Olympic Poppy Jasper is not a new stone. I found it first described in a book from the 1930's (unfortunately I cannot remember the title or author) as Egypt jasper. I has since been called several different names, including Crescent Poppy Jasper, but I have settled on calling it Olympic, as it occurs as an erosion in the Olympic Mountains in Washington State.
It has been found mostly as beach pebbles along the Pacific coast on the Olympic Peninsula in Washington state. I have met several old timers around these parts that have been collecting from road gravels along an old landslide zone at Crescent Lake. I personally collected this stone for years before finding my location, and securing my source.
I believe that most of the specimens that have made it into the market in the past have been what I have determined to be "B" grade. "B" Grade has small dots or poppies, usually bright red to dark tan/brown, without a second color inside the poppy, or very small dual color poppies. I used to collect on the beaches and gravels, and would go several collecting trips without finding a single piece of high grade. But when we did! Wow!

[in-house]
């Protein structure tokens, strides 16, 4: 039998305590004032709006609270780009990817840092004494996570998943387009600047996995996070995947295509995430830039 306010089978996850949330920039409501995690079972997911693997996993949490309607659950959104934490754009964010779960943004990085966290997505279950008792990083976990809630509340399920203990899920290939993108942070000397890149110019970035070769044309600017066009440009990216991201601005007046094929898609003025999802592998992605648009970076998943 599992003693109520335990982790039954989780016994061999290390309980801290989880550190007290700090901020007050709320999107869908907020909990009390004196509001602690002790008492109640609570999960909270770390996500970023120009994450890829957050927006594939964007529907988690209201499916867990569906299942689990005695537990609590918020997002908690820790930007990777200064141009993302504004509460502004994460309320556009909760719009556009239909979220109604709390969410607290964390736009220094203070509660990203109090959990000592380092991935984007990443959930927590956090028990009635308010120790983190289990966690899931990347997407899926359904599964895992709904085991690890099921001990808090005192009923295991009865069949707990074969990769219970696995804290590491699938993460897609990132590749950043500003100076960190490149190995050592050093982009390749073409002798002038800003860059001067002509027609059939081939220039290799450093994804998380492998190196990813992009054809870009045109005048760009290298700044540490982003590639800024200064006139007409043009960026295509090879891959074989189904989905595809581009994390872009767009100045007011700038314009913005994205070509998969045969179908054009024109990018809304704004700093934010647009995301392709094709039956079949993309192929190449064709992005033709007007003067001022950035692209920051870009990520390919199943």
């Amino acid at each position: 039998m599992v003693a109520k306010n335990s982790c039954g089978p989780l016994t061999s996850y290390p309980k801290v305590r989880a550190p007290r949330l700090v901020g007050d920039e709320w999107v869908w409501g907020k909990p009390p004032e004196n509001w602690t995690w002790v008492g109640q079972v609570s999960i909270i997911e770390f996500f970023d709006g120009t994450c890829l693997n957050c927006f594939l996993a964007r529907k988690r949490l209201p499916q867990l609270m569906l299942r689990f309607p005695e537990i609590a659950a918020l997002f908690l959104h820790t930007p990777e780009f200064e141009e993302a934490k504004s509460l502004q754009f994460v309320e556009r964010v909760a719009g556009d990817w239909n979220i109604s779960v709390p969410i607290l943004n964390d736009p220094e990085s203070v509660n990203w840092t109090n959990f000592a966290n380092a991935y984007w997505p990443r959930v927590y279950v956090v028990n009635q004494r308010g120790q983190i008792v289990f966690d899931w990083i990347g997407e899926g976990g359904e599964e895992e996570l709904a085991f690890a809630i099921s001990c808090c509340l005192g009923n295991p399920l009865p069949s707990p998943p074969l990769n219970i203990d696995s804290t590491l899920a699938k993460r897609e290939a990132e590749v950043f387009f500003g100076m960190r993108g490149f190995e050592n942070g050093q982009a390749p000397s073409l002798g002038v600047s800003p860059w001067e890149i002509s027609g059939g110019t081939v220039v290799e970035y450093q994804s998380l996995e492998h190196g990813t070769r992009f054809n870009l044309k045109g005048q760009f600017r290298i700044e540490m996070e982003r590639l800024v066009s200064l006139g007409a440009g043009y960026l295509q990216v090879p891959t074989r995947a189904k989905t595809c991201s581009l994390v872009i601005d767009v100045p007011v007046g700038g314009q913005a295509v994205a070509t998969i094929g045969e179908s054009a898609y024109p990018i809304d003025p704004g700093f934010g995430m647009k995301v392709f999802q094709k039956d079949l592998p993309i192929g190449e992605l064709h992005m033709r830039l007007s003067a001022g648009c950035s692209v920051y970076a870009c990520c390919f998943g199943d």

High Grade has multiple colors included in the poppies, and usually has a bright background color that contrasts to the color of the poppies. The eyes are much larger than the "b" grade, sometimes up to 1/4" across. I am finding that it occurs in veins in the basalt, and usually fractures out along the vein. The material has a moderate amount of fracturing, which is to be expected from this earthquake prone area, but solid slabs can be had. I usually trim the rough stone with my hammer prior to chucking into the saw, and then sometimes break the slabs along any fracture lines that show up in sawing.
Enough for now, on to the PHOTOS!